Content Creator

Originally published: 2022/02/27


Sometimes I lament being a creative in this era of human history.


Of course, this is the usual nostalgia for the "good ol' days" that never really existed. Artists that had patrons that paid their room and board were in some ways indentured servants to the rich. Being born a woman would simply not even give an artist that option unless they were born into a very wealthy family.


But like most things there are pros and cons to being in this space and time. And time. Time is the ass-kicker, isn't it?

The daily duties of making a living, getting the kid to and fro, minding all the things to mind - critters, grocery lists, schedules - it's a challenge and leaves very little time for creativity. Playing, exploring, testing, failing, making are all creative acts that take time to settle into. And here is where I get to my lament.


Among all of these things demanding time and attention, I also (have to? choose to?) consider creating content for my audience. Knowing that the way to get exposure for the work I'm doing, I need to create engaging content, get likes and views. So I spend time thinking, what do I need to make this week? How many Instagram posts can I get out of that? Is there a reel I can make? How the hell do reels work anyway? How do all these amazing reels and videos and images of potters get made? Why do they all look so good? Have they hired someone to take these pictures? Are they lucky enough to have a friend/partner that supports them in this way? Did they take a class to learn how to edit?


See the rabbit hole I fall down? Not very creative, is it.


Really, what it does is send me into a spiral of self-doubt, indecisiveness, and imposter syndrome.


I make good pots. Sometimes I even make great pots. I believe that I have a voice that contributes to the world. I also think when I have the time and space to slow down and breathe, I can create decent content for free consumption to stay in touch with people who are interested in what I am doing.


One of my favorite pots I've ever made, along with a lovely box made by Tim Carney.


But that's another thing. I have 1.1K followers on Instagram. I get an average of 10 or so likes on my posts. It's even worse on Facebook. My business page has 1.5K followers and I'm averaging about 5 likes per post, and one of those is usually my mom. (Thanks Mom!) On Twitter, I have just under 1K followers there and little to no interaction.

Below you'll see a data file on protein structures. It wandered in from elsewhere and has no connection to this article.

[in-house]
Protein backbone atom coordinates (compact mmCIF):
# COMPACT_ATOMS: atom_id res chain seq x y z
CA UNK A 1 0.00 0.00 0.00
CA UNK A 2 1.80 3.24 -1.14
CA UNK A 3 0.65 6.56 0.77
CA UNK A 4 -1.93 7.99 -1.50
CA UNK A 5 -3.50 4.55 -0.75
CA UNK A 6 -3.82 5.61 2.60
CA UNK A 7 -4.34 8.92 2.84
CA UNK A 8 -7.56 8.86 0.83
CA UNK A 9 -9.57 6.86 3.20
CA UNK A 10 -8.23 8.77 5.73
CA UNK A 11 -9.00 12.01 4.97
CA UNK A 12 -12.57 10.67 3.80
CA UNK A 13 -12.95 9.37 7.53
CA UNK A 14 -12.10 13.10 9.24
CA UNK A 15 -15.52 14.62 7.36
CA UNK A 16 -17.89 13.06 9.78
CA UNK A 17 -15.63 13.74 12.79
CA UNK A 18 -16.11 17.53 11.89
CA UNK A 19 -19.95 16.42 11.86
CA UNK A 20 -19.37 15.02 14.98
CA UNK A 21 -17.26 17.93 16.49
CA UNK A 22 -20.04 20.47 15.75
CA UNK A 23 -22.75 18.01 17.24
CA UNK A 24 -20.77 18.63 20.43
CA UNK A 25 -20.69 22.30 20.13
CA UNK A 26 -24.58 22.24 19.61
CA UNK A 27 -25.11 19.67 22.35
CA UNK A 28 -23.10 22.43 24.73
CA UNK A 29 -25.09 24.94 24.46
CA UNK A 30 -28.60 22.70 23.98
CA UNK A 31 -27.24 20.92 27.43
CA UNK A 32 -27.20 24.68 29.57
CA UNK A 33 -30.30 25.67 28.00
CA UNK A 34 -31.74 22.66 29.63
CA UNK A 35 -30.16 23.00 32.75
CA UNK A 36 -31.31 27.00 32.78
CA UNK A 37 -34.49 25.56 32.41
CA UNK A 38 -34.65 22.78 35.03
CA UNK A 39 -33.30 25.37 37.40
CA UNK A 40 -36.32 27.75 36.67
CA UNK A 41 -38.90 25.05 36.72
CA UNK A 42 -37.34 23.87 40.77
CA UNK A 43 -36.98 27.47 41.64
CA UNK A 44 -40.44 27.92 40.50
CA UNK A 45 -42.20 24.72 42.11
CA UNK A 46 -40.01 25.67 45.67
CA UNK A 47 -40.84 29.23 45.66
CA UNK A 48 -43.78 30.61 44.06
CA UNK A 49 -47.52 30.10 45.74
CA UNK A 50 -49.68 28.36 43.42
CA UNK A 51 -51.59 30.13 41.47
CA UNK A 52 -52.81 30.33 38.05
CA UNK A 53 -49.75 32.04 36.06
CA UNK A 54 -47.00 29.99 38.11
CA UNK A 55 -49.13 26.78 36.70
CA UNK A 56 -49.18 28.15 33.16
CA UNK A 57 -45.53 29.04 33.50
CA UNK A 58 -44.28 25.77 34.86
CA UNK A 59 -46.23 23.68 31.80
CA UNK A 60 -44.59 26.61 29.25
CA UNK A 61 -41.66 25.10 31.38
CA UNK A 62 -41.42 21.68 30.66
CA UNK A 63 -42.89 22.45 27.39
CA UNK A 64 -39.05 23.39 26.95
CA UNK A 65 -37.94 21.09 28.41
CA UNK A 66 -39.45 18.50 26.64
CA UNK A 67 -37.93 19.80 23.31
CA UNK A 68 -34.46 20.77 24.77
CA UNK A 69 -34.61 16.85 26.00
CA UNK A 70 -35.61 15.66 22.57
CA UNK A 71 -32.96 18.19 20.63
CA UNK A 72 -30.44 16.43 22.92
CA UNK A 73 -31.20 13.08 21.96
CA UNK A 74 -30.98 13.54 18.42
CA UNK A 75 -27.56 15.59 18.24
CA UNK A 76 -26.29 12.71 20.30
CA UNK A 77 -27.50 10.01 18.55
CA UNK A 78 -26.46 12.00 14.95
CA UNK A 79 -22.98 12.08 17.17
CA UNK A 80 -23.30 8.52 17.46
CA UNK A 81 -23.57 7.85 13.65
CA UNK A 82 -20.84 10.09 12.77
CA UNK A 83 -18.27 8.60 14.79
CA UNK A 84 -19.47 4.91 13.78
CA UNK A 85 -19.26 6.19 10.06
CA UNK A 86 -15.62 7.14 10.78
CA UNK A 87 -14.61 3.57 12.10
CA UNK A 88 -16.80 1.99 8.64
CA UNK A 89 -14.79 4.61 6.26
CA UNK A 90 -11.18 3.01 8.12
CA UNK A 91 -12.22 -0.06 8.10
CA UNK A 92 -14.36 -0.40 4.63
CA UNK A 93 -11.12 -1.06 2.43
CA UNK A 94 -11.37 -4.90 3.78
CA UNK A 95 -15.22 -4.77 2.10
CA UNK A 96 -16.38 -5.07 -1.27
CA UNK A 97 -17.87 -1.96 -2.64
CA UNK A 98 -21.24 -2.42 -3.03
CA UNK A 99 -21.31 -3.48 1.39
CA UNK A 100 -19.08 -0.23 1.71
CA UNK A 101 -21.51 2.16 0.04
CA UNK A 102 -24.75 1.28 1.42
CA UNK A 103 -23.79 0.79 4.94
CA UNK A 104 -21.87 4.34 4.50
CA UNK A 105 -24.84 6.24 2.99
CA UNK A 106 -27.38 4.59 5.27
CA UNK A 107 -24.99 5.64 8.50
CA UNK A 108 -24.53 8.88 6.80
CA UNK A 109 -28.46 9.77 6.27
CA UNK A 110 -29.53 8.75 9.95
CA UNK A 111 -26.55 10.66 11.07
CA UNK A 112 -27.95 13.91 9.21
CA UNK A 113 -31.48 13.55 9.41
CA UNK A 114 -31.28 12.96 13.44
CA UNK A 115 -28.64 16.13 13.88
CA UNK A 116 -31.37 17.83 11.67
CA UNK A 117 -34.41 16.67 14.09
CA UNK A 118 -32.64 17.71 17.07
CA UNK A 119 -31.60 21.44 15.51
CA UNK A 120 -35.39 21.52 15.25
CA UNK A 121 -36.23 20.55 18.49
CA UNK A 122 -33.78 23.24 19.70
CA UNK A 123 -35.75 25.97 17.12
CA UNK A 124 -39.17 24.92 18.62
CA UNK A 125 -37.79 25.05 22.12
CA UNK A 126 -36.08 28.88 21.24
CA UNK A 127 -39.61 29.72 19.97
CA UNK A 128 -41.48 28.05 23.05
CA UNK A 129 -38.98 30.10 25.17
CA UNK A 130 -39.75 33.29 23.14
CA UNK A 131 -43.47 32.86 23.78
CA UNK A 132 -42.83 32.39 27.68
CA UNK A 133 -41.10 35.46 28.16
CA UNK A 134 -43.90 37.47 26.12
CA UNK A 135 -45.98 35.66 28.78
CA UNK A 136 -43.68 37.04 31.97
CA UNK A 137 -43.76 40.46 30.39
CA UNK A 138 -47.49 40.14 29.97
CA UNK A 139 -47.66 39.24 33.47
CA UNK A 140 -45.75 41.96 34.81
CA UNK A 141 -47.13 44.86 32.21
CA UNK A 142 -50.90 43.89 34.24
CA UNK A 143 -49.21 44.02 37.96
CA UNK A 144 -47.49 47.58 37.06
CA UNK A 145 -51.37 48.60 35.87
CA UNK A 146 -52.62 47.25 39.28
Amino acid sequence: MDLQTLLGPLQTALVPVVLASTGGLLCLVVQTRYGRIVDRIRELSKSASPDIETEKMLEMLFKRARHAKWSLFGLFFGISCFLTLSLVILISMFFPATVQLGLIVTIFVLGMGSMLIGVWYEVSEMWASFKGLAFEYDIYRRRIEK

My point is, that unless my followers actually interact with my posts, they are never going to see them. I fall out of their algorithm. And we all know that, right? Creating content for people in hopes they stumble across something that they like enough to engage with feels Sisyphean to say the least. And yet.


That engagement with the public via social media is becoming so much the norm that now galleries, festivals, exhibits and shows are looking for that content to see whether or not an artist is worth having participate. If you don't have that content, it becomes harder to see if you are engaging enough that your pots/art will sell. It becomes a caste system, and unless my work is supported by content, I can't engage with other artists who have that content or participate in events.


So does my art get created because I need to create art? Or does it get created because I need to make content? How does one get into the mental/emotional space of making art without considering the camera angle? How does one settle in to the act of being a maker without being sure that it's being documented properly so there isn't too much editing later?


Frankly, most of the time, I enjoy creating content. I find the act of making in many forms exceedingly satisfying. In fact, I think that is what's missing. I may be in a bit of a funk due to an imbalance in life, never really getting to do what I love (making) because I can't support myself and my kid that way. The amount of time I get to do the things I enjoy most is small and fleeting, and therefore I find myself resenting having to do the additional work of creating content for public consumption.


In this late-stage capitalism, rugged-individualism, American exceptionalism world, where none of those things do anything for the human being, or a family, or a community - I suppose being a maker, for the sake of making, and not for the consumption of the masses . . . is revolutionary.

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